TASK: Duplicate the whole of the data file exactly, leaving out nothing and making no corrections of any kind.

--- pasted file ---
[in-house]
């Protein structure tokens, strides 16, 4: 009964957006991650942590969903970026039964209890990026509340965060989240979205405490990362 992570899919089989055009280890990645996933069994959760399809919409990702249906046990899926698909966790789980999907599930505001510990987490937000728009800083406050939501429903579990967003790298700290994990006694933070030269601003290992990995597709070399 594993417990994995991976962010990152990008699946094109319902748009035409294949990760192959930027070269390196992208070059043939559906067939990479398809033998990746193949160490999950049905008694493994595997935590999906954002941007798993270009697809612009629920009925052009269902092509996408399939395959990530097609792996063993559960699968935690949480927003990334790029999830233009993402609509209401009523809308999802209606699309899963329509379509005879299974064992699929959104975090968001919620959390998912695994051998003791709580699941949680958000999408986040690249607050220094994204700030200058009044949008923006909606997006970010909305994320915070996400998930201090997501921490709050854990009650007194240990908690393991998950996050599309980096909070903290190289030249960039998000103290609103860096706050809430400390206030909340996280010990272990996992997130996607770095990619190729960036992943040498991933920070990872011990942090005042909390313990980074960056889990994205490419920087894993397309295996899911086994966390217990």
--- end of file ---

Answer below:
[in-house]
């Protein structure tokens, strides 16, 4: 009964957006991650942590969903970026039964209890990026509340965060989240979205405490990362 992570899919089989055009280890990645996933069994959760399809919409990702249906046990899926698909966790789980999907599930505001510990987490937000728009800083406050939501429903579990967003790298700290994990006694933070030269601003290992990995597709070399 594993417990994995991976962010990152990008699946094109319902748009035409294949990760192959930027070269390196992208070059043939559906067939990479398809033998990746193949160490999950049905008694493994595997935590999906954002941007798993270009697809612009629920009925052009269902092509996408399939395959990530097609792996063993559960699968935690949480927003990334790029999830233009993402609509209401009523809308999802209606699309899963329509379509005879299974064992699929959104975090968001919620959390998912695994051998003791709580699941949680958000999408986040690249607050220094994204700030200058009044949008923006909606997006970010909305994320915070996400998930201090997501921490709050854990009650007194240990908690393991998950996050599309980096909070903290190289030249960039998000103290609103860096706050809430400390206030909340996280010990272990996992997130996607770095990619190729960036992943040498991933920070990872011990942090005042909390313990980074960056889990994205490419920087894993397309295996899911086994966390217990």